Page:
Reflections of Sound Sound bounces off a solid or a liquid like a rubber ball bounces off a wall. Like light, sound gets reflected at the surface of a solid or liquid and follows the same laws of reflection as you have studied in earlier classes. The directions in which the sound is incident and is reflected make equal angles with the normal to the reflecting surface at the point of incidence, and the three are in the same plane. An obstacle of large size which may be polished or rough is needed for the reflection of sound waves. 

3. Cite an experiment to show that sound needs a material medium for its propagation.

Ans. Sound is produced by vibrating objects. The matter or substance through which sound is transmitted is called a medium. It can be solid, liquid or gas. Sound moves through a medium from the point of generation to the listener. When an object vibrates, it sets the particles of the medium around it vibrating. The particles do not travel all the way from propagates through the medium. Compression is the region of high pressure and rarefaction is the region of low pressure. Pressure is related to the number of particles of a medium in a given volume. More density of the particles in the medium gives more pressure and vice versa. Thus, propagation of sound can be visualised as propagation of density variations or pressure variations in the medium. 

4. Why is sound wave called a longitudinal wave? 

Ans. A wave in which the particles of the medium vibrate back and forth along the direction of motion of the wave is called a longitudinal wave. When a sound wave passes through a medium such as air, the particles of the medium vibrate back and forth along the direction of the propagation of the sound wave. That is why, sound wave is called a longitudinal wave.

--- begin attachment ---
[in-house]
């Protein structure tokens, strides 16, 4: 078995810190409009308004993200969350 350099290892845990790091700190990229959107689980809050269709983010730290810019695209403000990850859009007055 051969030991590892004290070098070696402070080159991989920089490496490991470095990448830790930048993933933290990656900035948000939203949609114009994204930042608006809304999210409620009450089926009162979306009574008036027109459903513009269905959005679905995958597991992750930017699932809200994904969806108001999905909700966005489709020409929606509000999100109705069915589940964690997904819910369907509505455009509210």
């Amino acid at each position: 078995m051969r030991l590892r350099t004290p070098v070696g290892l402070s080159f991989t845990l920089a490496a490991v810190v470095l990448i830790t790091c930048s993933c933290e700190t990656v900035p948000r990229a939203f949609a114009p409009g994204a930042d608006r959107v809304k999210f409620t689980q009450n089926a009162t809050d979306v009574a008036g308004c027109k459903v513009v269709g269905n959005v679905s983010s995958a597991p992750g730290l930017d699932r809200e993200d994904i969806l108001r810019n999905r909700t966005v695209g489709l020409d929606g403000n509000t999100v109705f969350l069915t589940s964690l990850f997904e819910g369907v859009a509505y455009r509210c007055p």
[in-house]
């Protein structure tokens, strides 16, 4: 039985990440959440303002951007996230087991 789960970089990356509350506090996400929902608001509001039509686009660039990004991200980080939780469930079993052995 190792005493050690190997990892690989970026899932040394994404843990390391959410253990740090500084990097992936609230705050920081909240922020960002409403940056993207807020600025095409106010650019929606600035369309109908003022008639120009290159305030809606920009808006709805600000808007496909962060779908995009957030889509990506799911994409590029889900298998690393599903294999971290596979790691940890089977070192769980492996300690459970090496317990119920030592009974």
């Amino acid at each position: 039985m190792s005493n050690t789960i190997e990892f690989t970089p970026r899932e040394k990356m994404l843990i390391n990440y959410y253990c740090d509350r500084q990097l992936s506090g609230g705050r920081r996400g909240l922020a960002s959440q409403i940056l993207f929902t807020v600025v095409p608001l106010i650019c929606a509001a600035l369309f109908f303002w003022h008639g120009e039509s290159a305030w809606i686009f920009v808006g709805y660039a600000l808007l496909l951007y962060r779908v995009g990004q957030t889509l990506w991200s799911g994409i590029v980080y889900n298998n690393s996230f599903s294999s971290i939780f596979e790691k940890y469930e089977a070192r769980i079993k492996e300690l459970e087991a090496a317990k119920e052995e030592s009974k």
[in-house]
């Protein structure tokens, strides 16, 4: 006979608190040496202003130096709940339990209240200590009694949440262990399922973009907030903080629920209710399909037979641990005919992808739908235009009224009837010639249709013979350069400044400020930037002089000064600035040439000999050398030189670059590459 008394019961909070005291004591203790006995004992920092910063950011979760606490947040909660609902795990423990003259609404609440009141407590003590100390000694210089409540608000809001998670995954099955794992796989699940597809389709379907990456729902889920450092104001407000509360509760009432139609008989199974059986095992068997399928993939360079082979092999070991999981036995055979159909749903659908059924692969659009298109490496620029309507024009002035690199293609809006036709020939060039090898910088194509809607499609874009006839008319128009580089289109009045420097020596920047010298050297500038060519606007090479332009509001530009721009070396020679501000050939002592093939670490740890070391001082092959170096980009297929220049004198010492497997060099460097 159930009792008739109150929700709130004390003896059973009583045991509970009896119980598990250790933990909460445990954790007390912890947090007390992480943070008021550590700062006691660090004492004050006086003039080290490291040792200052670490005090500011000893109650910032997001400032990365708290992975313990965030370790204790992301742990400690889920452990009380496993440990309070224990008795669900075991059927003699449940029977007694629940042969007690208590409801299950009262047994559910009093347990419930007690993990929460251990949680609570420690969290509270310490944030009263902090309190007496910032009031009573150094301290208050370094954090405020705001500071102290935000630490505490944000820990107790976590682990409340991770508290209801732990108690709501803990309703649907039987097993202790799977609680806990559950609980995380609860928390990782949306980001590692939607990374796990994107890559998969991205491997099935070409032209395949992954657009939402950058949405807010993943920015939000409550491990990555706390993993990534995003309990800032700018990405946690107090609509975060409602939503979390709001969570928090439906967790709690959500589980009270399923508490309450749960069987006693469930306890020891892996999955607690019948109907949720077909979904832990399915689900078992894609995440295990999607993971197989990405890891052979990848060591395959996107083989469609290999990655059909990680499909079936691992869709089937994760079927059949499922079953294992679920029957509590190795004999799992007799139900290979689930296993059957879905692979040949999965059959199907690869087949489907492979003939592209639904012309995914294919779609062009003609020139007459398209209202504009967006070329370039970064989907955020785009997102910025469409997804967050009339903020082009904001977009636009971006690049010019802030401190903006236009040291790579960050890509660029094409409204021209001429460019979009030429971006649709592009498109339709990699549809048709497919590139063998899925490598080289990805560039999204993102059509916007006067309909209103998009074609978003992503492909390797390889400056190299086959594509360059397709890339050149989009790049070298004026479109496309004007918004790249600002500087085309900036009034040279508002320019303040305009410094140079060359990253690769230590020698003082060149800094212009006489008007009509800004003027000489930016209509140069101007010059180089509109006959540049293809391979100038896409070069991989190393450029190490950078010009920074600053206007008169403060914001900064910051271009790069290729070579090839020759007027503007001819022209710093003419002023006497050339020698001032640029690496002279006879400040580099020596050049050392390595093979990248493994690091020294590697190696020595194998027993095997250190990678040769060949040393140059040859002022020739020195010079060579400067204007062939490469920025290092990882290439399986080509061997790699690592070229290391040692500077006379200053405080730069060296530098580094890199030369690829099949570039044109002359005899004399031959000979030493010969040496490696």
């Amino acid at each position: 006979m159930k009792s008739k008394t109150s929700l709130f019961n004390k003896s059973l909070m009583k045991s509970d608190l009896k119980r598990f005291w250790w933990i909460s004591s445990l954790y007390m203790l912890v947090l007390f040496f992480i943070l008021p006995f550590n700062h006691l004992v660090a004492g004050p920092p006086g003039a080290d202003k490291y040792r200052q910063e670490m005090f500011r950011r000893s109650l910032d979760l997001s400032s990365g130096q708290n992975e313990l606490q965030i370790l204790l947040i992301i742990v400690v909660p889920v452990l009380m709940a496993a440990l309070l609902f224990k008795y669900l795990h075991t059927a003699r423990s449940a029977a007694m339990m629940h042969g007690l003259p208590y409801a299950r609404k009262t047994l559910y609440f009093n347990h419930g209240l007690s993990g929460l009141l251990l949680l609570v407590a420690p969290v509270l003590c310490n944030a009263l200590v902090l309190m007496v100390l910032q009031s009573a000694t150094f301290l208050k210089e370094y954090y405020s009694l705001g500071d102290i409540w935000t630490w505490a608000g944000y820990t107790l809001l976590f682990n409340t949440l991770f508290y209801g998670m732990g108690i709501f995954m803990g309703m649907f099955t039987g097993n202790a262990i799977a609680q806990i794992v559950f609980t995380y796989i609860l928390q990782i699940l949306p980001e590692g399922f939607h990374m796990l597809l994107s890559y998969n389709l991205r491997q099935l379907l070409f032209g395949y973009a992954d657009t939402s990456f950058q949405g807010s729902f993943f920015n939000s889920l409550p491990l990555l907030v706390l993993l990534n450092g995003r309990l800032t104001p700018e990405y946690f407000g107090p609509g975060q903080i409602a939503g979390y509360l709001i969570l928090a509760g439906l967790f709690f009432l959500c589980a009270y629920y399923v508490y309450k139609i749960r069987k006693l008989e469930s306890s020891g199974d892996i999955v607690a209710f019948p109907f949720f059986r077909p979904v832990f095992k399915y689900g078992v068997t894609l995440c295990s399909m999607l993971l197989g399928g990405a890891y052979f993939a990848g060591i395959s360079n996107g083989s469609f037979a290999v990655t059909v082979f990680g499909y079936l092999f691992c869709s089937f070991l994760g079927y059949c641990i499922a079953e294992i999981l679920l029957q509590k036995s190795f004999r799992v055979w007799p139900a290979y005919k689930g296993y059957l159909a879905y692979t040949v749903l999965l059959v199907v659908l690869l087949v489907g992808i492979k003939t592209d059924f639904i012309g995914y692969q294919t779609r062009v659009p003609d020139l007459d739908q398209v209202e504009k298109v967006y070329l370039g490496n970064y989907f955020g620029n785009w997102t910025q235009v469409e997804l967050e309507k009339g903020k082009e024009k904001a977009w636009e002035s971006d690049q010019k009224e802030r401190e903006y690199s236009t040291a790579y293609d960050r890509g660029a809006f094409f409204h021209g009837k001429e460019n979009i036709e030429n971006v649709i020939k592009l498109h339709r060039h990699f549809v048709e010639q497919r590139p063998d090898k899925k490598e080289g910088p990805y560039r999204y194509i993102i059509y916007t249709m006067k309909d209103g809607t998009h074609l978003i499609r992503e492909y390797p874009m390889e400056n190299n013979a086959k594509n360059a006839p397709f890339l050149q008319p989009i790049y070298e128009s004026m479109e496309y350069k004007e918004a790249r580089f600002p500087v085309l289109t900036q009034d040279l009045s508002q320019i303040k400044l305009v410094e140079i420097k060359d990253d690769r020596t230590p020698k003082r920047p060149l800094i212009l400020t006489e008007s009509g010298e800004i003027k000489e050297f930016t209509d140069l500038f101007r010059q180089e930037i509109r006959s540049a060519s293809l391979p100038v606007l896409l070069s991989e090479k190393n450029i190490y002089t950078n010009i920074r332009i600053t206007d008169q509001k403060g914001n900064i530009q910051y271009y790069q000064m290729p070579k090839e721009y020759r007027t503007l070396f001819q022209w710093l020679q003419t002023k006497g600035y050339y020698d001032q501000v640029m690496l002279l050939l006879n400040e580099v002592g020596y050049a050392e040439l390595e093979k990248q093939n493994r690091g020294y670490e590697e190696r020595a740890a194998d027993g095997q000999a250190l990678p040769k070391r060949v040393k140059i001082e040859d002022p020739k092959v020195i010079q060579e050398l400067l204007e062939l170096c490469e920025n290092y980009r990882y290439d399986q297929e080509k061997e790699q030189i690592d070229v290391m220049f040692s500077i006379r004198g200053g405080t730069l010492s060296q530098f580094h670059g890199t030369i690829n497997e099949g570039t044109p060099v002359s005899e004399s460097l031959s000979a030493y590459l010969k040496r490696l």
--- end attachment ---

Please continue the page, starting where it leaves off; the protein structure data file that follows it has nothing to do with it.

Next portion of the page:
5. Which characteristic of the sound helps you to identify your friend by his voice while sitting with others in a dark room? 

Ans. The characteristics of the sounds helps us to identify our friends by his voice while sitting with others in a drak room are mentioned below: 

(i) Frequency.

(ii) Amplitude

(iii) Speed.

6. Flash and thunder are produced simultaneously. But thunder is heard a few seconds after the flash is seen, why? 

Ans. The velocity of light is much more than the velocity of sound. Therefore, the flash of lightning is seen first and the sound of thunder is heard after sometime, though both are produced simultaneously.

7. A person has a hearing range from 20 Hz to 20 kHz. What are the typical wavelengths of sound waves in air corresponding to these two frequencies? Take the speed of sound in air as 344 m s⁻¹.


8. Two children are at opposite ends of an aluminium rod. One strikes the end of the rod with a stone. Find the ratio of times taken by the sound wave in air and in aluminium to reach the second child.


9. The frequency of a source of sound is 100 Hz. How many times does it vibrate in a minute? 

Ans. The frequency of the source of sound is 100 Hz. It means, the source of sound vibrates 100 times in 1s.